At another hospital in Connecticut, administration also cut the chaplaincy program. I remember that it happened in drips and drabs at first. Then, because the chaplain was support for the nursing staff who we’re being nickel and dimed to death, administration really turned up the heat. The chaplain in question is the best chaplain I know. His departure, and their pressure on him meant that not only were the patients losing someone who cared deeply about them,  but so were the rest of the staff. I’m sure someone saw it as a cost-cutting measure, but the chaplain gave them “more bang for their buck” than that CEO did. Also involved: merger talks and CEO pay raises, just like above. 

Now, today, I hear this: a friend in a Boston hospital has seen her health deteriorate for a while now, but she’s used to being a nurse, and she has been good at it for 30+ years. Her health got worse and worse and the hospital was updating something. The combination of her health and their updating led to her leaving and retiring. Could it be that simple? Nope. The hospital — also cutting corners, also with a well-paid CEO (7 million dollars per year!), decided to mess with her benefits. Other nurses or staff tried to help, but that may or not help, as the hospital fought that. Why? People can’t be kind to each other if money’s involved? People must remain anonymous? I don’t know. It makes no sense.

Here are the similarities: corporate restructuring, loss of jobs or income from caring, hard working people and huge raises for CEOs. This cannot be the best way to do our healthcare. Certainly it’s not the moral thing to do.  Can we change this somehow? I’d like to think so. The wrong people are getting rewarded, the wrong people are losing their income, and the public suffers.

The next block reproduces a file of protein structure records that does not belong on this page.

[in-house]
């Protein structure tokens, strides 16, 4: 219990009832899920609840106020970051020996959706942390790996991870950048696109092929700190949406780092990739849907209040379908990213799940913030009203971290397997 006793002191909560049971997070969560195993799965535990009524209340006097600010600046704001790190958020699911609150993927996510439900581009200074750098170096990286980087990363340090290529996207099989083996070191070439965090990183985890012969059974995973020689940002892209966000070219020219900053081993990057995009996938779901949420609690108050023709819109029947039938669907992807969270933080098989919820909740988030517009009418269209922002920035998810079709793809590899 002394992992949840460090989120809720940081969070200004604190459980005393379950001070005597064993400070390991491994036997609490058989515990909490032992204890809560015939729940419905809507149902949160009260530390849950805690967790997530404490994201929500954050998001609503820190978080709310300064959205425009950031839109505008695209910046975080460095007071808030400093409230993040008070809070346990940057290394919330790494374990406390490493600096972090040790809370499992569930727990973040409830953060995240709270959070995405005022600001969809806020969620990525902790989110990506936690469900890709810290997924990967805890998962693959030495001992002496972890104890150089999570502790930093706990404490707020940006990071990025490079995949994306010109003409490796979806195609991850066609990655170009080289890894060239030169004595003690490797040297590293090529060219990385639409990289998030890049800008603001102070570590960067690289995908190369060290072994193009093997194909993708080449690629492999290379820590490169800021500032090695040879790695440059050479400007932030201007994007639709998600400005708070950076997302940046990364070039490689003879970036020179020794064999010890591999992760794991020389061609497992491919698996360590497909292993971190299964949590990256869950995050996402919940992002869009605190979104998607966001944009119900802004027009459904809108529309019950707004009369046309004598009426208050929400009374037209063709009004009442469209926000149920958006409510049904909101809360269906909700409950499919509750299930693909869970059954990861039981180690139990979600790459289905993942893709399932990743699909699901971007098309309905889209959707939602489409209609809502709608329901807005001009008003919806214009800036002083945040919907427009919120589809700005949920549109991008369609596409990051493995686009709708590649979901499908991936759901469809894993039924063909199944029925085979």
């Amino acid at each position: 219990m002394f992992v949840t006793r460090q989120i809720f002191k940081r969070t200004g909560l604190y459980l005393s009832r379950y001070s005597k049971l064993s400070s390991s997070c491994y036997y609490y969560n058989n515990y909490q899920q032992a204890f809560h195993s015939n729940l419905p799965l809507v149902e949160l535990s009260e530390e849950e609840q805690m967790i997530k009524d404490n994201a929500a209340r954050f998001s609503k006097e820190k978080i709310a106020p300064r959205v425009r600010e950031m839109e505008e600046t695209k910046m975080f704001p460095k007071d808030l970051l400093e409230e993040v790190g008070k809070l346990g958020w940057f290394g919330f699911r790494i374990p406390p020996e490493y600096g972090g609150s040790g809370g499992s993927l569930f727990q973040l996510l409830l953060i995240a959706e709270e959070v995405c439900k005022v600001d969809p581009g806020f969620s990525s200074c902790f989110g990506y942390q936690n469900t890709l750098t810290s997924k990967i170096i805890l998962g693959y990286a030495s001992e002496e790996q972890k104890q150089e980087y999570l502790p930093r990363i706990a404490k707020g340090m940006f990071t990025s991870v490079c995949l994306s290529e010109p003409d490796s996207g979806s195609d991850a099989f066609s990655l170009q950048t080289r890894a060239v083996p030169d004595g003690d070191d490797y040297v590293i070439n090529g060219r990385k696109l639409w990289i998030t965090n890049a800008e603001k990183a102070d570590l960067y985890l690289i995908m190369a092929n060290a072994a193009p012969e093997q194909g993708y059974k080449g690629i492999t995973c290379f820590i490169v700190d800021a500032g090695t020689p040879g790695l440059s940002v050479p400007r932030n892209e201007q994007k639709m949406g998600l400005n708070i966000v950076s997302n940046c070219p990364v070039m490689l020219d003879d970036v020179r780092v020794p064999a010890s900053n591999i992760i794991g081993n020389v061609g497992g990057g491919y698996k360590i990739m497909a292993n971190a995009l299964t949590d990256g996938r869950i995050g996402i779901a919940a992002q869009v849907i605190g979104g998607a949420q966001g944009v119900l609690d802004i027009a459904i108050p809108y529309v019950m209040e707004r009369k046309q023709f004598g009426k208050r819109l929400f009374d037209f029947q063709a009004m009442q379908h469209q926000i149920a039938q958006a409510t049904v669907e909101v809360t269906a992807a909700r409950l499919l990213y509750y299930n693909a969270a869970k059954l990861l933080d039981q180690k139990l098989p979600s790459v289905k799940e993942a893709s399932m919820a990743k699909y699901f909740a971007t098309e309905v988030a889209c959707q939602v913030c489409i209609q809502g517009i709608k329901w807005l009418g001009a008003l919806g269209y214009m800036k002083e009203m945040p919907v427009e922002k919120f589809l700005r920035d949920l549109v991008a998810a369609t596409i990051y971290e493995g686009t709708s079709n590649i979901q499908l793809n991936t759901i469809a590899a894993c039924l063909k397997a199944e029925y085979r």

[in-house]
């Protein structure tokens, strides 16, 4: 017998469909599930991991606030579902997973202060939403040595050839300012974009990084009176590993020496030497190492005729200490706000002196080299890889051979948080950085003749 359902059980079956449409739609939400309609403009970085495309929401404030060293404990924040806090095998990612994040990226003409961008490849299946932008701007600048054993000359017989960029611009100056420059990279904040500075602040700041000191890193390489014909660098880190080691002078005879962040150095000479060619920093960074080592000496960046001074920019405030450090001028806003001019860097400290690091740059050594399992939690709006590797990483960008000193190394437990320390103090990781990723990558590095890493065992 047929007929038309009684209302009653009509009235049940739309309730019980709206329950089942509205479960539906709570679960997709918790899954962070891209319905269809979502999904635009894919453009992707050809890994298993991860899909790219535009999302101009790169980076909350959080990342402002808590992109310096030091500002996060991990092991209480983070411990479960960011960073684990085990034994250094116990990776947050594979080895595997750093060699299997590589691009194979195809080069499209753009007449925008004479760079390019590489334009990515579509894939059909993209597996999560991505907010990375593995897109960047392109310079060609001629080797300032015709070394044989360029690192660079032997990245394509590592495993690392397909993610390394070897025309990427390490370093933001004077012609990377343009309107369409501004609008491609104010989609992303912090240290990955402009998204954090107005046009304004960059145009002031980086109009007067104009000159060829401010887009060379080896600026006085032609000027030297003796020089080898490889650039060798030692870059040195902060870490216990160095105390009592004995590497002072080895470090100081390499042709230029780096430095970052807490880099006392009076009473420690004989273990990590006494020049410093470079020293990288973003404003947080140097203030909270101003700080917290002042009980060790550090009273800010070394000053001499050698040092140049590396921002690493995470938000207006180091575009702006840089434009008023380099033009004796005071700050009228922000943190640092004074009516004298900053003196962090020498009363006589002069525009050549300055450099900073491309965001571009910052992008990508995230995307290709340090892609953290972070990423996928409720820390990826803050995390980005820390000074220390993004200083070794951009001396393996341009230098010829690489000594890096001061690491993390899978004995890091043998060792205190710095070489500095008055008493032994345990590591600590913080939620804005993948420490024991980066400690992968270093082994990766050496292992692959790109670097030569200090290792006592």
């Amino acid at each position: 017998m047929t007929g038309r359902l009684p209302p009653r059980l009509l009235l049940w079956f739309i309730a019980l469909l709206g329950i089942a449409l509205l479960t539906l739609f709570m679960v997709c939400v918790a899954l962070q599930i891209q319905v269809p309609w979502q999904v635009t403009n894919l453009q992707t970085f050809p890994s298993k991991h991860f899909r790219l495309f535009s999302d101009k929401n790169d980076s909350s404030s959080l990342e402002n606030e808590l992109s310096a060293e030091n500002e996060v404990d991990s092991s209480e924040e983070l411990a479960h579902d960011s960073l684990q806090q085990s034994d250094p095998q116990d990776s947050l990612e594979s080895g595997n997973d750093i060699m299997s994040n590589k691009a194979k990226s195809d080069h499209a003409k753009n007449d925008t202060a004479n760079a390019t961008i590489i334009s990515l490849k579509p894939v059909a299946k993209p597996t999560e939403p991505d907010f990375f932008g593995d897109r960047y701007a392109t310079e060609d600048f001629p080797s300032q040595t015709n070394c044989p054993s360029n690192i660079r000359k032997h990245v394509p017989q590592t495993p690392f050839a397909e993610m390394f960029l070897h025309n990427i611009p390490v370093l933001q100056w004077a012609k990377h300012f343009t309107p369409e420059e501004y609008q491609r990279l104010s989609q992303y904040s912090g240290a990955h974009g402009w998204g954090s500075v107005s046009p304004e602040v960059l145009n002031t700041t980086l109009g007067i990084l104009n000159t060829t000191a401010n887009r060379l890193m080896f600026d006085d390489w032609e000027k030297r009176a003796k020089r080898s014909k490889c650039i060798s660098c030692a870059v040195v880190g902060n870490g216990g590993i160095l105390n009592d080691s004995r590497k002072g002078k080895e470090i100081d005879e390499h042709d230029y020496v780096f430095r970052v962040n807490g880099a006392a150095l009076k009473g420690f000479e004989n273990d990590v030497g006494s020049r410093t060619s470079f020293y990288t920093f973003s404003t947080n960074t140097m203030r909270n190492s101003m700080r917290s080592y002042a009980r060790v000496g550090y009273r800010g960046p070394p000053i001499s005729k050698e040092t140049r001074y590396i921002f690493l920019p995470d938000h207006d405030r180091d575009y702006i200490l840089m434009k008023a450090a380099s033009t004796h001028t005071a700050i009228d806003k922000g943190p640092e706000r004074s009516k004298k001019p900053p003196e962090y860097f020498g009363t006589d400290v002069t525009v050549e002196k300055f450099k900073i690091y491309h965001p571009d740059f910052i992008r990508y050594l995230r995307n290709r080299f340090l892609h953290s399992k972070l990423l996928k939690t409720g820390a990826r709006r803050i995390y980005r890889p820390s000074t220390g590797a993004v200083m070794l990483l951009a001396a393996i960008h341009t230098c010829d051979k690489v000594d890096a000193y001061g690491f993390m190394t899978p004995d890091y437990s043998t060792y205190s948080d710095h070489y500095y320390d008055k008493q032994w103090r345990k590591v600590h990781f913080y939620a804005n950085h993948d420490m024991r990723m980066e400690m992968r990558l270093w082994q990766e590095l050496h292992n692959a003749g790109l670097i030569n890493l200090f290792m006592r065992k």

Will we?  We’ll see.

Resisting with peace, 
John

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Lack of Sandals

I’ve been thinking about my Mom lately. One of the things she used to say to try and keep people humble was “I can tell you’re not God because there are no sandal marks”…

As I think about the current state of our country — some of our leaders and some of their followers, and when I compare it to Jesus’ views of the way things should be, I see a distinct lack of sandals as far as the eye can see and I wonder how we got here as a country, and how they got here mentally. I suspect that this is a good measure of politics in any era and, if we’re still here in 4 years, we try it again.

Jesus:    Then Jesus came from Galilee to the Jordan to be baptized by John. 14 But John tried to deter him, saying, “I need to be baptized by you, and do you come to me?” 15 Jesus replied, “Let it be so now; it is proper for us to do this to fulfill all righteousness.”

Trump: I know more than the generals do. I don’t need to be told the same thing day after day(by the CIA).

 

Jesus: “It is written: ‘Man shall not live on bread alone”.

Trump: “We’re gonna make billions!”

 

Satan:  “If you are the Son of God,” he said, “throw yourself down. For it is written: He will command his angels concerning you,  and they will lift you up in their hands,  so that you will not strike your foot against a stone.’

Jesus: “It is also written: ‘Do not put the Lord your God to the test.’[d]

Trump: “Support for Taiwan is a bargaining chip”